The Zimbabwe Electoral Commission (Zec) triggered a fresh storm yesterday after it availed the voters’ roll to the British Embassy while denying same to candidates participating in the forthcoming general elections.
In a tweet posted yesterday, the embassy revealed receiving the contentious voters’ roll from Zec offices — immediately triggering a social media storm from critics who are livid with what appears to be the commission’s double standards.
“@UKinZimbabwe team was able to obtain a searchable copy — in Excel format — of the voters’ roll from @ZECZim offices in Harare this morning. It took about two hours, but we came away with a disc @FCOHumanRights @ZimMediaReview,” the embassy tweeted on its official handle yesterday.
The pronouncement immediately ignited an outcry from ordinary Zimbabweans, civic society and opposition parties, adding impetus to claims by Zanu PF’s rivals that the ruling party had since had sight of the consolidated electronic copy of the voters’ roll.
Upon realising that the tweet had triggered a storm, the British Embassy tried to calm the tempers on social media but with a lot of egg on its face.
“When we paid for the voters’ roll this morning, we did not identify ourselves as being from the British Embassy. We weren’t the first or the only ones to get it. We advise patience — and a bit of pushiness!” the embassy tweeted.
Earlier yesterday, Zec had told participating candidates to wait a little longer to access the voters’ roll because the commission was still in the process of gazetting the names of all successful candidates nominated for municipal, parliamentary and presidential elections to be held on July 30.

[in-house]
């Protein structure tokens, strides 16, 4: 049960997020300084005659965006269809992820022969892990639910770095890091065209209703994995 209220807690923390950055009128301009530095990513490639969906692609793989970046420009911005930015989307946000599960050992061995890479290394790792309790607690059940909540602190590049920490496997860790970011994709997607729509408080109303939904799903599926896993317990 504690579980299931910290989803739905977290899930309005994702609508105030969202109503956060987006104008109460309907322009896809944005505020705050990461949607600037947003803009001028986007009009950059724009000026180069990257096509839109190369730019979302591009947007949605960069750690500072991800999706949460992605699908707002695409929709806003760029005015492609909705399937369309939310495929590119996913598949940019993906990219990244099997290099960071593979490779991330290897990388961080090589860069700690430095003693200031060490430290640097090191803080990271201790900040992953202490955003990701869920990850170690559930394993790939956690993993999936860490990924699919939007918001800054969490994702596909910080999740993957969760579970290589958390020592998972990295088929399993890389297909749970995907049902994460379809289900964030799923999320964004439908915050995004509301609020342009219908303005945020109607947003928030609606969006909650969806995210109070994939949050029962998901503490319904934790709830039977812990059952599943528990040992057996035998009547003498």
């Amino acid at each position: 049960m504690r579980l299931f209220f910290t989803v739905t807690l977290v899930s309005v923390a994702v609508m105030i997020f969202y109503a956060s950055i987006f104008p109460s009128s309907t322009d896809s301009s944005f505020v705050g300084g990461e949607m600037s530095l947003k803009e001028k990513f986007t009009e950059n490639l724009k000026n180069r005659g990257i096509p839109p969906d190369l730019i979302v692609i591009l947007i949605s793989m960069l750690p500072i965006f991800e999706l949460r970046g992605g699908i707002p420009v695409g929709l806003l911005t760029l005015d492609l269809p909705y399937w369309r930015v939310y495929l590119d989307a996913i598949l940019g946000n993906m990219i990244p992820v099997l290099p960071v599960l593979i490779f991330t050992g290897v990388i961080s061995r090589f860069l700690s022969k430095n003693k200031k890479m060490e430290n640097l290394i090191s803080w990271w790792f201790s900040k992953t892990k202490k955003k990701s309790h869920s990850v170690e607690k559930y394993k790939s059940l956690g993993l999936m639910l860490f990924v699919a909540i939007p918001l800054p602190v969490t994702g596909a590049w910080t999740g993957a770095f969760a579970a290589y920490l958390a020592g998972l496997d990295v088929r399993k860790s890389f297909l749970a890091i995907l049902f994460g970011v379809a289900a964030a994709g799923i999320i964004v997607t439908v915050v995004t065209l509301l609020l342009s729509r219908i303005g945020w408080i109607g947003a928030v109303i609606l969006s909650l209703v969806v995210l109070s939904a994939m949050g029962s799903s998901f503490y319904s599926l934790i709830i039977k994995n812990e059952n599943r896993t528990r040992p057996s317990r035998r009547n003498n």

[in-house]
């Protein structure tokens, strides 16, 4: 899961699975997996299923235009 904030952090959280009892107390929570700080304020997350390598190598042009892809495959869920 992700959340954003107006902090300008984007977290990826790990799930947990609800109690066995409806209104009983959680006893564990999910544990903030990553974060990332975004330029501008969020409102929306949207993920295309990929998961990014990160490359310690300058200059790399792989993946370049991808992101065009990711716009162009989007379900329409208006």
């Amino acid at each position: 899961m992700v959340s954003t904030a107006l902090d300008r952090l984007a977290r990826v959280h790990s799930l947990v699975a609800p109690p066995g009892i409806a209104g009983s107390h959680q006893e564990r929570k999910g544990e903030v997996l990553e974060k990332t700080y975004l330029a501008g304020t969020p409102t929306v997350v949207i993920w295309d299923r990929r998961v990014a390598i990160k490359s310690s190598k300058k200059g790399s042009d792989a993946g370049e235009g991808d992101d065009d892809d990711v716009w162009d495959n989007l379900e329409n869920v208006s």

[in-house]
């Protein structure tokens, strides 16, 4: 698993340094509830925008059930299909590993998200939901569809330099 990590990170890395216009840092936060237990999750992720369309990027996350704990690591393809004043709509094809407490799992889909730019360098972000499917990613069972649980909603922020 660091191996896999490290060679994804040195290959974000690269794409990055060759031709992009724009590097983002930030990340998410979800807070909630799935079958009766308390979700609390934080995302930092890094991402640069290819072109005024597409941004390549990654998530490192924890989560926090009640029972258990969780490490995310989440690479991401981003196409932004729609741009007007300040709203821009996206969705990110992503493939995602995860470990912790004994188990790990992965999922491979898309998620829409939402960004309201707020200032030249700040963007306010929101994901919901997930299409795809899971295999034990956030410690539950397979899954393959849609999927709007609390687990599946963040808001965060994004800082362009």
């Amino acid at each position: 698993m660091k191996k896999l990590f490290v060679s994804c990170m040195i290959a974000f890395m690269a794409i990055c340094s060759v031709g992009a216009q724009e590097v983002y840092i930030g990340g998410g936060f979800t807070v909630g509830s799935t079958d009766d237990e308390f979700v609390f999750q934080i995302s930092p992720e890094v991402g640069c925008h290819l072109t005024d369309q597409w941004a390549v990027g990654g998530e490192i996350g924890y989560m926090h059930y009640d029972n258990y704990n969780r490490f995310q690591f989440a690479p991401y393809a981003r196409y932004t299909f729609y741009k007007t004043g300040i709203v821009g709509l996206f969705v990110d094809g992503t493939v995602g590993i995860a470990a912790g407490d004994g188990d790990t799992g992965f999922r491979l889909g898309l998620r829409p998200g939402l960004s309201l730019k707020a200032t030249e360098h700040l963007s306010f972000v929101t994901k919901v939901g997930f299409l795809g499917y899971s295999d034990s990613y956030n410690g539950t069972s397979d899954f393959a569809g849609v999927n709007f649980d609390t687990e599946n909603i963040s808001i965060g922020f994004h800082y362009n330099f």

“It was actually remiss of us to advise Zimbabweans that the voters’ roll was now ready,” Zec chairperson Priscilla Chigumba had told journalists in Harare yesterday.
“…Unfortunately, for those who had paid for the voters’ roll and this information was not made available to them by us, as a commission, we owe you our apologies. It’s really a question of logistics and administration. We are frantically running copies for all our nominated candidates.”
Chigumba said once the names have been gazetted, those seeking the voters’ roll will have to pay for it.
She, however, said the roll cannot be “purchased like bread” adding “you pay and then you are advised on the date of collection”.
“…At the moment, we are running copies for the successfully nominated candidates. On the day that we gazette the names of the successfully nominated candidates, we should actually be ready to provide each and every candidate with an e-copy of the voters’ roll…after the gazetting and having provided all of our candidates with a copy, then the 48 hour rule should kick (in) ordinarily, barring any other issues such as (the availability of electricity) in our provinces,” she said.
Chigumba said “nothing short of an earthquake can stop” the July 30 polls, pouring cold water on plans by the opposition parties to legally challenge the final 2018 voters’ roll in the event that they discover irregularities.
“Let me put the law into perspective. The first thing to take note of is that once the president has proclaimed the election date, there is nothing short of an earthquake which can stop the election.
“So whether candidates scrutinise the voters’ roll, if there are any anomalies in the voters’ roll, candidates can avail themselves to probably challenge the outcome of the election but whatever legal recourse is at hand cannot stop the election. I think the Chief Justice was very clear, nothing stops the election after proclamation date…anyone is at liberty to look at our product, analyse it and scrutinise it (but nothing will stop the election),” she said.